Harnessing innate immunity is emerging as a promising therapeutic approach in cancer. We report here the design of tetraspecific molecules engaging natural killer (NK) cell-activating receptors NKp46 and CD16a, the β-chain of the interleukin-2 receptor (IL-2R), and a tumor-associated antigen (TAA). In vitro, these tetraspecific antibody-based natural killer cell engager therapeutics (ANKETs) induce a preferential activation and proliferation of NK cells, and the binding to the targeted TAA triggers NK cell cytotoxicity and cytokine and chemokine production. In vivo, tetraspecific ANKETs induce NK cell proliferation and their accumulation at the tumor bed, as well as the control of local and disseminated tumors. Treatment of non-human primates with CD20-directed tetraspecific ANKET leads to CD20+ circulating B cell depletion, with minimal systemic cytokine release and no sign of toxicity. Tetraspecific ANKETs, thus, constitute a technological platform for harnessing NK cells as next-generation cancer immunotherapies.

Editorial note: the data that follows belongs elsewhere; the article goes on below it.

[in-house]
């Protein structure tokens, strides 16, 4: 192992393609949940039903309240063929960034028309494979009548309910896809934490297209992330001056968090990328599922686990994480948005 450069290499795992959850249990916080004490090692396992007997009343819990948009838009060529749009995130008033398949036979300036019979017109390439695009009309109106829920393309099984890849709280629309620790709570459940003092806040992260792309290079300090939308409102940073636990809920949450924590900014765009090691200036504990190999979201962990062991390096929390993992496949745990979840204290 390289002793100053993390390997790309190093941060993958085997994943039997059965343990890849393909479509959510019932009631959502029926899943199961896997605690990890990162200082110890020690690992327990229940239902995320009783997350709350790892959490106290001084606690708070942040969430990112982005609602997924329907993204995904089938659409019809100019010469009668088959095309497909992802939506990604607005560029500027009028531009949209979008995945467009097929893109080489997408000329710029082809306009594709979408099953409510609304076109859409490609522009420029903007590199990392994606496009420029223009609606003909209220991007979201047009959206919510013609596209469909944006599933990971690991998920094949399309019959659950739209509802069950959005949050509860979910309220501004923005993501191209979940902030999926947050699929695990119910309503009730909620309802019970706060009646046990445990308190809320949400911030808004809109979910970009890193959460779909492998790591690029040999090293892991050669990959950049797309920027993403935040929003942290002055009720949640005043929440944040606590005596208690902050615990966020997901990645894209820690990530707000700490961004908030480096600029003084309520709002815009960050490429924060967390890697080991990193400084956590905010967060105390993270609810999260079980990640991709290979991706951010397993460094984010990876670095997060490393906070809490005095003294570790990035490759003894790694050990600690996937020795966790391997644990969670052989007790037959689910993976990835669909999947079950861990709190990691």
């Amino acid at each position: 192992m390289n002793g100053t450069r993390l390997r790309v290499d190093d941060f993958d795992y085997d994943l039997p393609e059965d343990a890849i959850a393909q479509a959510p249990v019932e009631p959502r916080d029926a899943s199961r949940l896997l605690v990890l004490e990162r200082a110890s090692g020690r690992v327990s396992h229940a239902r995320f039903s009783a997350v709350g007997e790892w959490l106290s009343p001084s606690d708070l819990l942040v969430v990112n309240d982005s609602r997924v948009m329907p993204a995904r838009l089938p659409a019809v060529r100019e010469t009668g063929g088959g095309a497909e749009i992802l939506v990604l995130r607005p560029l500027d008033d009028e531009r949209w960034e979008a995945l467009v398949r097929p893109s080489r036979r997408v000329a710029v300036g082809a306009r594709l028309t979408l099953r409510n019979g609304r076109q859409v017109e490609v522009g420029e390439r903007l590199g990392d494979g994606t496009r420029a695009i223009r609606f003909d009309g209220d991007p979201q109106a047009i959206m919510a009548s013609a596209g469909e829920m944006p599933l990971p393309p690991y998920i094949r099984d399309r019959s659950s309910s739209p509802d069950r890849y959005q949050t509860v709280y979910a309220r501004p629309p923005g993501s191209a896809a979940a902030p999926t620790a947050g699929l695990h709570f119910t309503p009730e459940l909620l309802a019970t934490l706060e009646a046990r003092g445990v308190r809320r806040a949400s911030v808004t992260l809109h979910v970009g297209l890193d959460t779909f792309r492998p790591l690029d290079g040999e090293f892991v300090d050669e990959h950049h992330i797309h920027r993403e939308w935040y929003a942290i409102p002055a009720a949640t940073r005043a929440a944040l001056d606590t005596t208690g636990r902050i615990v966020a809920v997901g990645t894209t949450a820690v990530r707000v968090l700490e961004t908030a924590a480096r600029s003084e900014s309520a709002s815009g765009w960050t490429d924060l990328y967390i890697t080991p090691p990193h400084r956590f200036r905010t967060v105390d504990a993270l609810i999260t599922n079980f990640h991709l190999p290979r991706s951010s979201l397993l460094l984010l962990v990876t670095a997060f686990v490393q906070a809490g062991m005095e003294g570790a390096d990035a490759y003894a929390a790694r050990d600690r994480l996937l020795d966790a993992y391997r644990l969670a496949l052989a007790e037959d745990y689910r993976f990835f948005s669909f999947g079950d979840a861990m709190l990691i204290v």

Keywords: Cancer immunotherapy; Natural Killer cells; cytokine; multispecific antibodies.
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